Meehan: Kentucky cologne | ParkRecord.com

Meehan: Kentucky cologne

Jay Meehan, Park Record columnist

There’s this giant organic craft cocktail being fashioned in the corrals, pens, paddocks, and pastures out back past the woodpile and fire pit. It’s a jungle out there. Recent rains and melting snows have joined with the mix of clay, sand, humus, and equine "road apples" that overlay the bedrock in these parts.

It’s a metamorphosis not unlike, say, the "muddling" that occurs between mint leaves and simple syrup at the bottom of a "julep" glass, only, in this case, rather than a muddler-stick, it would be the random romping of horses’ hooves that serves to combine the ingredients.

Admittedly, it would not be a pretty sight to slip, fall, and roll around in the muck in question. However, each spring, the sum total aromas emitted by the concoction bring this almost perfume-like bouquet to the olfactory. And that’s as it lies-in-state prior to the garnish being brought to bear.

It never gets too deep to navigate. Hip-waders are certainly unnecessary. There may well have been a point when donning "mud gear" and heading out to cavort in the ooze didn’t seem as inviting as it has become over recent times but, if that were the case, the "why" of it escapes me. What’s not to love?

These days I can’t wait to get out there and "run" laps with the local nags. Actually, "run" is a misnomer. Seldom do I get within a furlong of a "trot," let alone a "gallop." I tell them that with the "Run for the Roses" on the near horizon and, with a sloppy track possible if not probable, such training is invaluable.

As if that were news to them. As if they haven’t been hearing the bugles of Churchill Downs in their dreams for a spell now. As if there weren’t something imbedded in a Morgan’s or Tennessee Walker’s DNA that wouldn’t like to rear up on its hind legs and show that Thoroughbred bunch a thing or two.

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The oftentimes off-seasonal and unwelcome arrival of snow and the inherent whining that goes along with it comes with the territory up here in the foothills. In order to embellish the standard small talk, I’ve even been known to shake my head in agreement and exasperation whenever the subject is broached.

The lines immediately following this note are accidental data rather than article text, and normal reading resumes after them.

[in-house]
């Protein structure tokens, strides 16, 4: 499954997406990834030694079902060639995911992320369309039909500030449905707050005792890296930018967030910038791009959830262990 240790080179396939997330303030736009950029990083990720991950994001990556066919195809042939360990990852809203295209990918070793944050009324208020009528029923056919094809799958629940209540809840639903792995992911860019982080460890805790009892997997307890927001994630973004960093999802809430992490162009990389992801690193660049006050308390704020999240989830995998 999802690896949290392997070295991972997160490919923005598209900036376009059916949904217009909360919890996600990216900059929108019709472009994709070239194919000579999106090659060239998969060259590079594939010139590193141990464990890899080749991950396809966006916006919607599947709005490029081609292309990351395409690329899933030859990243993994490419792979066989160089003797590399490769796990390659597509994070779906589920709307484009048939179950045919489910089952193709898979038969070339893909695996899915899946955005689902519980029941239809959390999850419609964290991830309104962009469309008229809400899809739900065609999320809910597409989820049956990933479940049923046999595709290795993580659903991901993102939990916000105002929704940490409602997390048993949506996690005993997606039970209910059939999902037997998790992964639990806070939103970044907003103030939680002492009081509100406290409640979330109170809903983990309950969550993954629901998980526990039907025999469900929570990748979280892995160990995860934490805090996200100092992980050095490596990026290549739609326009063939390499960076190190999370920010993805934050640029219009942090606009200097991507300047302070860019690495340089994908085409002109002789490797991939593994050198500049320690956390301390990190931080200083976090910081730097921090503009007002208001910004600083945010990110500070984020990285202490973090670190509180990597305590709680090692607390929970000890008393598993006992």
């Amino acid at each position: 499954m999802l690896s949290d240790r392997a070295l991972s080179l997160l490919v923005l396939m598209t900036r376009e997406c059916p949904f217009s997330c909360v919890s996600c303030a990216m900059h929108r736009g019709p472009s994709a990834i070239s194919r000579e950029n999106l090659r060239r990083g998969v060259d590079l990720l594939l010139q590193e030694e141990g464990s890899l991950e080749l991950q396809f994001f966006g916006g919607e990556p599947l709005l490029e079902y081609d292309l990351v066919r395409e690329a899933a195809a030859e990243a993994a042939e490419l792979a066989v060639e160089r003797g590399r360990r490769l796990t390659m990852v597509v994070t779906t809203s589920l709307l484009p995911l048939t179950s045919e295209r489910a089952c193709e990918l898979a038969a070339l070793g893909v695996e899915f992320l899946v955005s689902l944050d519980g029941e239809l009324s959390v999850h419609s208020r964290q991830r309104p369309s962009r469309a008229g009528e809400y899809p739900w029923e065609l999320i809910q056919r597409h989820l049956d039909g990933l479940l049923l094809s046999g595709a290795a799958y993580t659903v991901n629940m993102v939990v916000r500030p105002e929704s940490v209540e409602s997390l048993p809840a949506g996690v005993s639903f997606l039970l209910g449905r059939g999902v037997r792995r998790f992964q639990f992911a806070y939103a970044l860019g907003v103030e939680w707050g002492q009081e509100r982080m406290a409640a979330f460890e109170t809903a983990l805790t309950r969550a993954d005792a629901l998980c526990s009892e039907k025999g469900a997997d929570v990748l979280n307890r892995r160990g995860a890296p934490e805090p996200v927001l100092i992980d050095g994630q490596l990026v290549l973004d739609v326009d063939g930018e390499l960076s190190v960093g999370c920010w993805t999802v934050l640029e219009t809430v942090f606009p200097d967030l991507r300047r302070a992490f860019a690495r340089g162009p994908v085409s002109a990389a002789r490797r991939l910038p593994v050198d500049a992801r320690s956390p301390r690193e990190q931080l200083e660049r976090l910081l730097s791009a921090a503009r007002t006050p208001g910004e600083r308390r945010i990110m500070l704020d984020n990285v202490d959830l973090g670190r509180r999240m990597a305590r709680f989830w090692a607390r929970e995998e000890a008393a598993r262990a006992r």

But when the ranch-mates-in-question aren’t looking, and if the weather has been too "spring-like" during the week preceding the Kentucky Derby, I’ve also been known to set out sprinklers in order to advance the chemical process. There is a timetable and rituals that need to be upheld!

I usually tend a small patch of special "muck," adding or withholding moisture before, at the last minute, adding a "freshie" for flavor, not unlike, say, dark rum, floating on top. From this batch will emerge the final catalyst necessary to my becoming one with the Kentucky Derby and all things equine.

My recent race-day itinerary has been to pre-assemble the muddled mint in a Julep glass prior to leading it into its assigned stall in the icebox where it can both cool and "incorporate" well before the opening refrains of "My Old Kentucky Home" waft about the abode.

When building one’s initial Mint Julep of the day, patience is required. Passions must be tamed! As long as one doesn’t skimp on the bourbon, however, the second and third require no such strict adherence to proportions. The attendant "glow" will suffice.

There’s this honored spot out on the back steps where, for years now, I have hand-crushed Julep ice employing a plastic mallet originally designed for driving tent stakes and a kitchen towel reserved for just such annual purpose.

Following a quick shower to disguise the less-than-subtle aspects of my horse bonding, I’m ready to take in the pre-recorded under-card, which, on Derby Day, is awesome in itself. Admittedly, the Woodford Reserve Turf Classic is the race that turns my crank the furthest.

Then, with the Derby champing at the bit to take center stage, preparations for my sacramental moment begin to unfold. First, of course, the Mint Julep is freshened. Next, after removing any random obstacles between the backstretch and the turn for home, I deftly apply a dab of my small-barrel batch "muck" behind each ear.

The osmosis is instantaneous. My head fills with the vaquero-tones of Ben Quinter reciting "Equus Caballus." I have become "Horse." In a flash, the gate opens and "they’re off!" I quickly grab the rail and settle back. You can’t rush things. Two minutes can be an eternity.

Jay Meehan is a culture junkie and has been an observer, participant, and chronicler of the Park City and Wasatch County social scenes for more than 40 years.

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